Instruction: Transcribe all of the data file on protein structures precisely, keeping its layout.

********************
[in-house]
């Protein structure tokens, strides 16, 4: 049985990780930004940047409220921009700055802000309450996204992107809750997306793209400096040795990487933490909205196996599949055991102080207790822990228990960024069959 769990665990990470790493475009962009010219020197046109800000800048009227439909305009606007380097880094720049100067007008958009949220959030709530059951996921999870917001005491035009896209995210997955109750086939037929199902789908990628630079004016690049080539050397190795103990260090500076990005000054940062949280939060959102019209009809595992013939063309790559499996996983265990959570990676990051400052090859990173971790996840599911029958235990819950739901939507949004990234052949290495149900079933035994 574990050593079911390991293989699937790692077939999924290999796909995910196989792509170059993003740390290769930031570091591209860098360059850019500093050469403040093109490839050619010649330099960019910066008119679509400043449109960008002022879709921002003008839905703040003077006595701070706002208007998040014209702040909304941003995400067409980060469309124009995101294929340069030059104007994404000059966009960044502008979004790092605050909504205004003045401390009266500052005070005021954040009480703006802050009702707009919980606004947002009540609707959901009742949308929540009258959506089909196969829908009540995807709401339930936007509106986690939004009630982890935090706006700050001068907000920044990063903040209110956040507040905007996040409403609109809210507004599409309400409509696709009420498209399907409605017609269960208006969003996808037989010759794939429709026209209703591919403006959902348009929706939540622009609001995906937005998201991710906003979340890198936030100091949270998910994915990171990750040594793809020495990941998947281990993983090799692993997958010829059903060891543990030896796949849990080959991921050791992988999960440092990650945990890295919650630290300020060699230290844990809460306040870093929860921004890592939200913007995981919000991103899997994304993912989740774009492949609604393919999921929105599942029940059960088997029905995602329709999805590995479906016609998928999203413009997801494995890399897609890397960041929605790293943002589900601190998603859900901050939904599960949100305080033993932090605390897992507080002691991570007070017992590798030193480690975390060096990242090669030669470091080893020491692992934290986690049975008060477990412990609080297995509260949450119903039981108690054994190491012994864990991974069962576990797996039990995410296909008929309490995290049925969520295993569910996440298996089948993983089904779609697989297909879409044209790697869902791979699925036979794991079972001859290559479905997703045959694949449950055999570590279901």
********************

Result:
[in-house]
């Protein structure tokens, strides 16, 4: 049985990780930004940047409220921009700055802000309450996204992107809750997306793209400096040795990487933490909205196996599949055991102080207790822990228990960024069959 769990665990990470790493475009962009010219020197046109800000800048009227439909305009606007380097880094720049100067007008958009949220959030709530059951996921999870917001005491035009896209995210997955109750086939037929199902789908990628630079004016690049080539050397190795103990260090500076990005000054940062949280939060959102019209009809595992013939063309790559499996996983265990959570990676990051400052090859990173971790996840599911029958235990819950739901939507949004990234052949290495149900079933035994 574990050593079911390991293989699937790692077939999924290999796909995910196989792509170059993003740390290769930031570091591209860098360059850019500093050469403040093109490839050619010649330099960019910066008119679509400043449109960008002022879709921002003008839905703040003077006595701070706002208007998040014209702040909304941003995400067409980060469309124009995101294929340069030059104007994404000059966009960044502008979004790092605050909504205004003045401390009266500052005070005021954040009480703006802050009702707009919980606004947002009540609707959901009742949308929540009258959506089909196969829908009540995807709401339930936007509106986690939004009630982890935090706006700050001068907000920044990063903040209110956040507040905007996040409403609109809210507004599409309400409509696709009420498209399907409605017609269960208006969003996808037989010759794939429709026209209703591919403006959902348009929706939540622009609001995906937005998201991710906003979340890198936030100091949270998910994915990171990750040594793809020495990941998947281990993983090799692993997958010829059903060891543990030896796949849990080959991921050791992988999960440092990650945990890295919650630290300020060699230290844990809460306040870093929860921004890592939200913007995981919000991103899997994304993912989740774009492949609604393919999921929105599942029940059960088997029905995602329709999805590995479906016609998928999203413009997801494995890399897609890397960041929605790293943002589900601190998603859900901050939904599960949100305080033993932090605390897992507080002691991570007070017992590798030193480690975390060096990242090669030669470091080893020491692992934290986690049975008060477990412990609080297995509260949450119903039981108690054994190491012994864990991974069962576990797996039990995410296909008929309490995290049925969520295993569910996440298996089948993983089904779609697989297909879409044209790697869902791979699925036979794991079972001859290559479905997703045959694949449950055999570590279901």